Geoghegan-Quinn criticises 'anti-European' bailout coverage


FIONA WALSH:EU COMMISSIONER Máire Geoghegan-Quinn has spoken out against “anti-European sentiment” in the debate on the bailout, arguing that Ireland’s membership of the euro “saved the country” as the crisis took hold.

Saying the State would be in a “much, much worse” position now were it not for EU membership, she said institutions such as the European Commission continued to be a friend to Ireland.

“It annoys me if you look at the kind of coverage that there has been over the Easter. There seems to be a lot of tabloid-like coverage – anti-European sentiment coverage – which is directing everything at Brussels and when people think of Brussels in Ireland they think of the commission,” she said.

Speaking in advance of her address to the Dáil next Monday to mark Europe Day, she did not identify the commentaries she was referring to.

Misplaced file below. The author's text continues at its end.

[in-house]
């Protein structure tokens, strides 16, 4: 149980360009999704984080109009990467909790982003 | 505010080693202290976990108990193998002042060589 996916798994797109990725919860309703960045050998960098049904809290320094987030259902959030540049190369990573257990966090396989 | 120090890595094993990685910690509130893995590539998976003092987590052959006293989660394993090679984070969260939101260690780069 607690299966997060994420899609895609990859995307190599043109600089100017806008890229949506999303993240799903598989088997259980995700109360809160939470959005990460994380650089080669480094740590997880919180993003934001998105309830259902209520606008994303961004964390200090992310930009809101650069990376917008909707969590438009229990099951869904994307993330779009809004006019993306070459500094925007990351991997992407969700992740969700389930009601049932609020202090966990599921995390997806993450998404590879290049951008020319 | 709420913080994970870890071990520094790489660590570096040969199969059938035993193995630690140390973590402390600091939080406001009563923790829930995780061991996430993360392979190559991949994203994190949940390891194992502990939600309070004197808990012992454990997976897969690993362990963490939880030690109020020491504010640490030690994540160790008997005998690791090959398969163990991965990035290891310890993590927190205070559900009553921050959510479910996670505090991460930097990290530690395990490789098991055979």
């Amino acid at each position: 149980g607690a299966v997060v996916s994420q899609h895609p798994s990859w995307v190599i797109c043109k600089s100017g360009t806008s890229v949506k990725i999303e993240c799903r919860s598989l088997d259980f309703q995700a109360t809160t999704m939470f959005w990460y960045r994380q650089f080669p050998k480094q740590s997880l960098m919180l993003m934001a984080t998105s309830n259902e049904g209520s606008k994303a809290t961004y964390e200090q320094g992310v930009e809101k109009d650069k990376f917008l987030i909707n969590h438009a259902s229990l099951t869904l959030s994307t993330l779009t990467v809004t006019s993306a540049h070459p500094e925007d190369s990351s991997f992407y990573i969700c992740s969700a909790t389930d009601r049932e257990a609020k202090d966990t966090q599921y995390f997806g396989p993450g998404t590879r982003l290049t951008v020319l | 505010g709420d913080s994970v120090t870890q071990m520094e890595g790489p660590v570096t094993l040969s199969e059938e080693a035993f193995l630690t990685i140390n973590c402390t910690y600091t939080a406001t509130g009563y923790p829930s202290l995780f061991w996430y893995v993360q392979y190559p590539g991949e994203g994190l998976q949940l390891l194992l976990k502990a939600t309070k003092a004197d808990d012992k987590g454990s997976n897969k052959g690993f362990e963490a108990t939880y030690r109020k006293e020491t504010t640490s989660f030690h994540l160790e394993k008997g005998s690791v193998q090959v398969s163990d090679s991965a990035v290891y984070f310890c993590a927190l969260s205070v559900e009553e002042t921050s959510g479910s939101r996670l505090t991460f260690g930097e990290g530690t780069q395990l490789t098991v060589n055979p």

“I think the coverage has to be fair-minded, and I think it has to be true coverage, in other words, what is happening and what is being done for Ireland, regardless of which of the institutions you’re talking about.”

The commissioner said she did not know if the rescue pact was sustainable for Ireland and said “we won’t know whether it’s a good deal or not obviously for some time”. She added that it was too early for the public to see whether the deal was good because they were paying the price.

While the Irish people saw that membership of the “European family” meant they were not alone in the crisis, she acknowledged ill-feeling over the rescue.

“I was born in the west of Ireland and for years we blamed Dublin for everything . . . In a way I see what’s happening now as kind of similar to that. Blame Brussels, and Brussels is an all-inclusive catchphrase for everything.”

She said the commission was among the first to back a cut in the interest rate on bailout loans but that was in the gift of other member states.

She said her commission colleagues were “shocked” to be told of the price paid by ordinary people as budgets were cut. They were also “shocked” at the events which led the crisis.

“There is still a lot of pain that the population is going to have to be put through; and that’s very, very sad.”

She declined to comment on former finance minister Brian Lenihan’s criticism of the European Central Bank.